“The letter was literally ‘To whom it may concern.’ I faxed it in on a Wednesday and by the next Friday I was hired!”
“Maybe Dad can help me”
Baker grew up on the south side of Chicago. He chose engineering for his career after his dad went to night school and became an electrician. “I thought, ‘He’s an electrician, maybe he can help me.’ That’s how deeply I thought about it,” Baker says with a laugh.
He pulled C’s in his first EE classes but aced IE, and that helped him decide to combine studies in business with his engineering classes. In 1981 he got a BSEE with a minor in IE from Northwestern University (Evanston, IL).
He moved to the West Coast’s Silicon Valley to work for Texas Instruments (Santa Clara, CA) in product marketing and as a field engineer. Then he went back to school for an MBA from Stanford’s graduate school of business (Palo Alto, CA), which he finished in 1985.
Learning and doing
He spent a year as an associate consultant at Touche Ross & Co (San Francisco, CA), where he developed a five-year business and financial model for startups in the San Francisco Bay Area. “It was literally learning to swim in the deep end. I was always learning and doing at the same time,” Baker says.
In 1986 he became a sales and service manager in communication products and services for AT&T in San Francisco. He was responsible for sales reps who closed millions in new PBX business and legacy PBX replacements. He stayed with AT&T until he joined Siemens in 1994.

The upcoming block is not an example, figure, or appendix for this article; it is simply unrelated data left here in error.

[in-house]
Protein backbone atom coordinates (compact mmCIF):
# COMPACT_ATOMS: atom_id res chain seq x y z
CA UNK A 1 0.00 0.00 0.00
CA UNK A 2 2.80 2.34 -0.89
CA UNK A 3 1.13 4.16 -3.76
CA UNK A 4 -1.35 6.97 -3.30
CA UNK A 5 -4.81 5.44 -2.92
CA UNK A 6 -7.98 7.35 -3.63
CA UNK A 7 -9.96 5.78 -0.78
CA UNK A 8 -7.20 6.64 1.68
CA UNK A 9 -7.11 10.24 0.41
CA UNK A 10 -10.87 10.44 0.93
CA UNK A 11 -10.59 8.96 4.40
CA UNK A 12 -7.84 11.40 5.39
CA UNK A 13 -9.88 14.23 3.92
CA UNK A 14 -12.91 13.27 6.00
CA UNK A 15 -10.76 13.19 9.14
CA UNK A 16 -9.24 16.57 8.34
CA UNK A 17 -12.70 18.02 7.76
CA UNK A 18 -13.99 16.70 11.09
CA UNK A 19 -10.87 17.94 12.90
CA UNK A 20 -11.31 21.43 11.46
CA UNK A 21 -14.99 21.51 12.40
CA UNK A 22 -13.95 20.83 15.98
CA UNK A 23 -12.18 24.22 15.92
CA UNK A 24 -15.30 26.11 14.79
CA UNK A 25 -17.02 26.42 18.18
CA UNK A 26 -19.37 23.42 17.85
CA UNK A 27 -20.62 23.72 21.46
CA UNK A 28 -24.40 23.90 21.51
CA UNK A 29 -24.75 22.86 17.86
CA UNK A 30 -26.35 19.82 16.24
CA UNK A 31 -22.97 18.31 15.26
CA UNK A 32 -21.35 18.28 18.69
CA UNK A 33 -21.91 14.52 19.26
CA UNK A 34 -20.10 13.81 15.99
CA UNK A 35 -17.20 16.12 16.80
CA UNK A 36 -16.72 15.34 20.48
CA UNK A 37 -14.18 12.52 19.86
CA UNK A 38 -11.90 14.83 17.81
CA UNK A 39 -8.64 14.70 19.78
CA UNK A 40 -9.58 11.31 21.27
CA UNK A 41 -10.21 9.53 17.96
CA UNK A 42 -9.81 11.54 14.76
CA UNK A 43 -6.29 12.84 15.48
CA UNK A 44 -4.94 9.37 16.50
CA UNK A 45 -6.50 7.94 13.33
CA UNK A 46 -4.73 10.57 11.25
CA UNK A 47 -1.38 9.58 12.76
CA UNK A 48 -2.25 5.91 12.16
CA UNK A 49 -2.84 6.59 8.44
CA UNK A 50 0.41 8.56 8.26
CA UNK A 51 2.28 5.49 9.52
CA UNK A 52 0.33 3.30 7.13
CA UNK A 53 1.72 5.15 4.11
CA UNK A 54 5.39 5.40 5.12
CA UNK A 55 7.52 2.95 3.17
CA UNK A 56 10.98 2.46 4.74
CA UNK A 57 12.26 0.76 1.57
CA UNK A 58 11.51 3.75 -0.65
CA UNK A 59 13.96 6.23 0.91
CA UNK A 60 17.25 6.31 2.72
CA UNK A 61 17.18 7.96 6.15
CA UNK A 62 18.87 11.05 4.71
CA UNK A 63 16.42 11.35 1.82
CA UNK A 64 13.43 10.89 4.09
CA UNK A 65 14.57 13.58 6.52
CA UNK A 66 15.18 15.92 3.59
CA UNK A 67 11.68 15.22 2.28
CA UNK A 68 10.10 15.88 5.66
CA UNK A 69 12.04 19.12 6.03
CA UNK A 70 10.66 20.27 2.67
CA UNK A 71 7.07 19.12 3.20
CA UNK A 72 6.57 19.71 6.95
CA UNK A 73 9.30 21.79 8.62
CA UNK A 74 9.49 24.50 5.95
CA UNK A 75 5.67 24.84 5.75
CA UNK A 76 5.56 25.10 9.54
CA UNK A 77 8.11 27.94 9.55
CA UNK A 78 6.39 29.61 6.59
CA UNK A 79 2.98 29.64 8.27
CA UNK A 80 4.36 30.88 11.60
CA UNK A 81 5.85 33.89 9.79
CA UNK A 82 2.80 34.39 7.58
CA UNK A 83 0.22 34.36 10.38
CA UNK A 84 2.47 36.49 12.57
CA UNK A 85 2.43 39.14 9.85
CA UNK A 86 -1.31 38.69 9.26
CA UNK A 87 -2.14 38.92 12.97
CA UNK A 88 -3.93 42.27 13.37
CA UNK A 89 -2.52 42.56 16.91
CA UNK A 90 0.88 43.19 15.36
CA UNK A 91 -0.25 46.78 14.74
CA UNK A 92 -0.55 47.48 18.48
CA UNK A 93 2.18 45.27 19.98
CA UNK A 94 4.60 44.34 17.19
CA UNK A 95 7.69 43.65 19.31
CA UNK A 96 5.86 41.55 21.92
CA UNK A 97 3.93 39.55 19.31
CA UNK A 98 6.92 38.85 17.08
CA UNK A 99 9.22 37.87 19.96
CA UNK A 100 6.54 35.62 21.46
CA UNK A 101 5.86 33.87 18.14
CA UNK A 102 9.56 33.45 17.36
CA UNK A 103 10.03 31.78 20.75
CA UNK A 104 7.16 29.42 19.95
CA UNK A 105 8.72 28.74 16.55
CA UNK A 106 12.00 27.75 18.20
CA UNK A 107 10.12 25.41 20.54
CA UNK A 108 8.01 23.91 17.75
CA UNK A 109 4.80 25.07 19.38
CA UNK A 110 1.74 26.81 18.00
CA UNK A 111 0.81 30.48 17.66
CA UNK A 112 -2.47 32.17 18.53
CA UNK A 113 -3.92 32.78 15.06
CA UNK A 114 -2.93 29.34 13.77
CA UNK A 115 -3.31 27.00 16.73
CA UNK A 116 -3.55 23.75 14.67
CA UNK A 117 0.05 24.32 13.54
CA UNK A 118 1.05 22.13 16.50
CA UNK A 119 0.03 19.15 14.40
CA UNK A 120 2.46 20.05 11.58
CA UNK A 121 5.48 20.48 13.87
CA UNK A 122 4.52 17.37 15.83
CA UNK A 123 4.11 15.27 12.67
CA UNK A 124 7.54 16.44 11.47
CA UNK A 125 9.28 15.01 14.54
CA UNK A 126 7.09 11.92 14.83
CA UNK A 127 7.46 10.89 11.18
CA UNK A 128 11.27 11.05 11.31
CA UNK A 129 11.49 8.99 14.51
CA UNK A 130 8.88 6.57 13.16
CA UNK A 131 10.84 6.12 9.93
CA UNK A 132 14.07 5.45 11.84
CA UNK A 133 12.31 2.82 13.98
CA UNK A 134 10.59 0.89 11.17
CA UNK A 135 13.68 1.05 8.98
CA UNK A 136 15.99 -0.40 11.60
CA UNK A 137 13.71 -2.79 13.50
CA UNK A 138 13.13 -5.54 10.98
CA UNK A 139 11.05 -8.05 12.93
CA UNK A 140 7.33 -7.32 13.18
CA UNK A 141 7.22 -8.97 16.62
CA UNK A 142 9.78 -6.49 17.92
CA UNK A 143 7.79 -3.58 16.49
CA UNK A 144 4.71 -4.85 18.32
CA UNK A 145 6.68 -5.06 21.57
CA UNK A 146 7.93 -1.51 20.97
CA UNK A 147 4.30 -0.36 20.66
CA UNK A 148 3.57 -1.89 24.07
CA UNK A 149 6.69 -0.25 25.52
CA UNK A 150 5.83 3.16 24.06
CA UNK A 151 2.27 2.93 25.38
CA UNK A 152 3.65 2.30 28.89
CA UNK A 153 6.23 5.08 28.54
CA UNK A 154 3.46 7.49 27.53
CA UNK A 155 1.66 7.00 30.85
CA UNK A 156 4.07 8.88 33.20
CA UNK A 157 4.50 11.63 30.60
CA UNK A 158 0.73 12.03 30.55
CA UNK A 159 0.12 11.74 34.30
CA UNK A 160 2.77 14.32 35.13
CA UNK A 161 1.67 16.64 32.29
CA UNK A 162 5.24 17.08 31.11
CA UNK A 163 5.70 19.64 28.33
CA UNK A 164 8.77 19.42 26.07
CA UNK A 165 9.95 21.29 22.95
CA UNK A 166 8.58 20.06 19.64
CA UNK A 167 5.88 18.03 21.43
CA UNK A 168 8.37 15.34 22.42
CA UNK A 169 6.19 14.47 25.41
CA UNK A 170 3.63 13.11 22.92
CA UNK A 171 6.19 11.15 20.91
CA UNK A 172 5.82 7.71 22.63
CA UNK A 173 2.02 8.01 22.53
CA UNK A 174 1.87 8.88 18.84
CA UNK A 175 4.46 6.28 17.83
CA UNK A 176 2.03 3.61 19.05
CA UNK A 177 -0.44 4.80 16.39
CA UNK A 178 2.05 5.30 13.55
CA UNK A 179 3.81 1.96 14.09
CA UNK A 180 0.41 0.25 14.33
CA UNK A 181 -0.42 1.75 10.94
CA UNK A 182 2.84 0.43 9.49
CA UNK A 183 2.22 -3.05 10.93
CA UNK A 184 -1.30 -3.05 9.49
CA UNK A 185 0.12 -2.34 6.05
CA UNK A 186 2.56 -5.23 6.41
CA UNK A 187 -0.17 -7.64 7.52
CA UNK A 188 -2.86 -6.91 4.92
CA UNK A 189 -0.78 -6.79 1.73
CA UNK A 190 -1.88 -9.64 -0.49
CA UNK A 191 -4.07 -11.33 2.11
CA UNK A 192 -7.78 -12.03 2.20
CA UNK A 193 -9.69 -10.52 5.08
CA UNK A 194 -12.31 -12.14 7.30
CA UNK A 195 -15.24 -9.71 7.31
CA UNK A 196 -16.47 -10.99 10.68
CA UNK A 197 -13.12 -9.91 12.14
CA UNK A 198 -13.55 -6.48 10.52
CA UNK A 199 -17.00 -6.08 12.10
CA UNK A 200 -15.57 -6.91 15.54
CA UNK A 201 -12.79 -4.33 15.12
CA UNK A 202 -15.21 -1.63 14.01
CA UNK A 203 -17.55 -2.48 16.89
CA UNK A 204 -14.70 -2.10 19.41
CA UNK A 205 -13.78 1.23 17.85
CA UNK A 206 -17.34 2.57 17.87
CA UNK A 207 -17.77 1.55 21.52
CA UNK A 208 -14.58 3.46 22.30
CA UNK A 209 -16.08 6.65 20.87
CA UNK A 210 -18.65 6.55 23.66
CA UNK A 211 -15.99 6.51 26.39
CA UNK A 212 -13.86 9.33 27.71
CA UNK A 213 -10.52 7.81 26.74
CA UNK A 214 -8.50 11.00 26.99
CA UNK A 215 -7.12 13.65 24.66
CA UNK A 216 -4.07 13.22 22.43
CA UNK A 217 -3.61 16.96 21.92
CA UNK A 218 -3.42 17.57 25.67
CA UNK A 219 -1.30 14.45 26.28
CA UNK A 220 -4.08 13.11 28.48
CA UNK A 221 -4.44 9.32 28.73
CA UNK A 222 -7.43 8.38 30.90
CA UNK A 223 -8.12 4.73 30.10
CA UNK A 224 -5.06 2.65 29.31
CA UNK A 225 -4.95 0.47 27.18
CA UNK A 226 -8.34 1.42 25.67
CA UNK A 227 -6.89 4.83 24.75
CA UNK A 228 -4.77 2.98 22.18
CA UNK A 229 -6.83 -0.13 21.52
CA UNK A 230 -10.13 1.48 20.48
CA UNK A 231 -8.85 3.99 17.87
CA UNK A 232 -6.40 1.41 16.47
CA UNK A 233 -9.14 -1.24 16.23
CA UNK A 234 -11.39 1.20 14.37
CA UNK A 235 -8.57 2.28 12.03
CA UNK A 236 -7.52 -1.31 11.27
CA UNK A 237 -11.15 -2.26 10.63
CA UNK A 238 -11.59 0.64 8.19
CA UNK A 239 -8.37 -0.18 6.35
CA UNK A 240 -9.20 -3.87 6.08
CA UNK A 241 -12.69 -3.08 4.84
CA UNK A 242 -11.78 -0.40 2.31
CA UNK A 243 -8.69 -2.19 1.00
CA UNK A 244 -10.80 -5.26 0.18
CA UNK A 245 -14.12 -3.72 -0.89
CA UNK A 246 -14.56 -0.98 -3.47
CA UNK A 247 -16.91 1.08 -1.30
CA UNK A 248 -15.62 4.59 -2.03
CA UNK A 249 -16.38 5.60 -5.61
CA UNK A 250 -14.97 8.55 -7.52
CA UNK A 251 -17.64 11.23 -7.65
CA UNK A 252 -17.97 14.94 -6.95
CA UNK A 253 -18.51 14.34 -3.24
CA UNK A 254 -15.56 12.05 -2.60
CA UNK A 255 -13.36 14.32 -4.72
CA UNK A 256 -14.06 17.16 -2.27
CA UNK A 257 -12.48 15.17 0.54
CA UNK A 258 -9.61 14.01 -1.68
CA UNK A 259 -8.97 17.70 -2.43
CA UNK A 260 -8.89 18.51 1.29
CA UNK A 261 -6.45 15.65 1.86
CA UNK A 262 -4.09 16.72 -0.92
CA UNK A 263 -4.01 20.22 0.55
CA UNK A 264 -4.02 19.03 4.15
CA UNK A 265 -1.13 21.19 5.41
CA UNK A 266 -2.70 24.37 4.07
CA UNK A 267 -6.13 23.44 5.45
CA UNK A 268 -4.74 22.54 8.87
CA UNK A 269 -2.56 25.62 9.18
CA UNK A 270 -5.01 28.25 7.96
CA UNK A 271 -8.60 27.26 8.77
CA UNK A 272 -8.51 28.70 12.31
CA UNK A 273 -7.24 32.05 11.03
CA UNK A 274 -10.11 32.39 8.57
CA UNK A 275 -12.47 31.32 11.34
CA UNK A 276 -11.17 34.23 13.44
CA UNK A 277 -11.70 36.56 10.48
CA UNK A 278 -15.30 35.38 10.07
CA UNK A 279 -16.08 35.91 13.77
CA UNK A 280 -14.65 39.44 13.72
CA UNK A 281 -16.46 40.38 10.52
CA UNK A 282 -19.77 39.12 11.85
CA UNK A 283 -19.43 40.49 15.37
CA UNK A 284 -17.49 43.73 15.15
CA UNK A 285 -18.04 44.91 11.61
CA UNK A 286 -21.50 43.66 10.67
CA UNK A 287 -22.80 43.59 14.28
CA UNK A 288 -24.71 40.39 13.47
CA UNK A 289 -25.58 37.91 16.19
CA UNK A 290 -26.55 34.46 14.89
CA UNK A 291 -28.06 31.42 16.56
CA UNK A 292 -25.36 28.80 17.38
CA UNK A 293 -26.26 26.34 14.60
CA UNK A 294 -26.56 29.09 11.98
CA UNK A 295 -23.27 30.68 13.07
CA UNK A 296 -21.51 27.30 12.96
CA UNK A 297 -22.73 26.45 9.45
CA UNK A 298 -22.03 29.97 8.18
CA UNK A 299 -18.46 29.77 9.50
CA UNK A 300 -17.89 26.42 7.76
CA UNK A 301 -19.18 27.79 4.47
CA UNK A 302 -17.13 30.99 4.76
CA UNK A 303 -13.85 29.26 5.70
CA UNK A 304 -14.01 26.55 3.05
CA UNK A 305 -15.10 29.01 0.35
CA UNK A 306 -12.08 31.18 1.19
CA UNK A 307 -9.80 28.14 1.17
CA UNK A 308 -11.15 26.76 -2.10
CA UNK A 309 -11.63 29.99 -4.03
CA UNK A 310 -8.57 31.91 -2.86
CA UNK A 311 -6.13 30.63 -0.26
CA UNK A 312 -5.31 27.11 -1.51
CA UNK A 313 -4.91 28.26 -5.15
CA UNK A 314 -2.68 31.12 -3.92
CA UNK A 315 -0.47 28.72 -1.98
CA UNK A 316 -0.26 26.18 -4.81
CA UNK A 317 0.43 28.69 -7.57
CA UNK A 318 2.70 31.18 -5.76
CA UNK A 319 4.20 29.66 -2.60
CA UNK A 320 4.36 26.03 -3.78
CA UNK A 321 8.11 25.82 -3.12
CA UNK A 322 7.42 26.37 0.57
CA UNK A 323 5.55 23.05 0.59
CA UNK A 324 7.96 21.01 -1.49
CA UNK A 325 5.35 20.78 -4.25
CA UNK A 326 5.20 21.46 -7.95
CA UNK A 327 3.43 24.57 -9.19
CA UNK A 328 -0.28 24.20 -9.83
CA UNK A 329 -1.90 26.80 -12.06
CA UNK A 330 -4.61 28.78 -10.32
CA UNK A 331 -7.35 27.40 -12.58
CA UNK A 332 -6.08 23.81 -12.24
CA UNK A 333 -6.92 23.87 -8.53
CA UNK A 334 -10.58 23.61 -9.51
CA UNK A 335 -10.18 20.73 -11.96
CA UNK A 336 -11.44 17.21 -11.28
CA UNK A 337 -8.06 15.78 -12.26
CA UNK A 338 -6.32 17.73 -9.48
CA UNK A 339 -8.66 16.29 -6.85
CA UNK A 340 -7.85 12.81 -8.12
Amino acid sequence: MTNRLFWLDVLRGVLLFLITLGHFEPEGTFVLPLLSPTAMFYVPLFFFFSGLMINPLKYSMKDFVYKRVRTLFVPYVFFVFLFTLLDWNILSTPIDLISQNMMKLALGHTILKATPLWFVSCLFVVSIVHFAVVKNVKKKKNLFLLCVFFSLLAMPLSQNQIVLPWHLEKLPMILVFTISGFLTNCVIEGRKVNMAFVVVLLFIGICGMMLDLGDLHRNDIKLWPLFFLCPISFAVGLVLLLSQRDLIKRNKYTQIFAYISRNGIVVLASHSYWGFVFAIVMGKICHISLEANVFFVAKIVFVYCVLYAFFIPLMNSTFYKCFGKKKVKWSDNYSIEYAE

Moving up at Siemens
Siemens brought Baker in as manager of strategic planning and competitive analysis. His second job was director of product management and marketing, which made him the senior director over computer telephony integration and call center product management. The corporation’s call center product sales in the U.S. reached $100 million under his direction.
From 2001 to 2006 Baker was VP of product management and marketing, based in Toronto. He was responsible for setting the portfolio roadmap, defining strategy and technology direction of the CRM and contact center solutions. Then he took on the role of U.S. VP for Siemens’ enterprise unified communication portfolio.
The Internet, Baker says, was the technology that brought about the rapid change in Siemens’ portfolio. “If you look at the world, it’s flat today. It was Internet technology that flattened the world. The solutions we’re building today all reside in an Internet framework.”
Wonderful with diversity
Siemens is a wonderful company when it comes to promoting diversity, Baker reflects. “After a few years of working here my son wondered about my working for a German company. So we talked about Jesse Owens and the 1936 Olympics in Germany.
“What happened at the 1936 Olympics? Jesse Owens won four gold medals and put America’s black athletes on the world map!” Baker says.
He wishes more African Americans would apply to work at Siemens. “For me, it’s been a very positive experience. But Siemens isn’t as well-known in the U.S. as it is in Europe, so we don’t get a large number of African American applicants. They think of IBM or Microsoft and they don’t think of Siemens.
“But they should!” Baker declares. “Put yourself around others who are striving and moving,
as we are at Siemens. If you have it in you to be good, it’s easier to do at a fast-paced company with co-workers who are also driven. The most important thing is to dream, set goals and work hard.”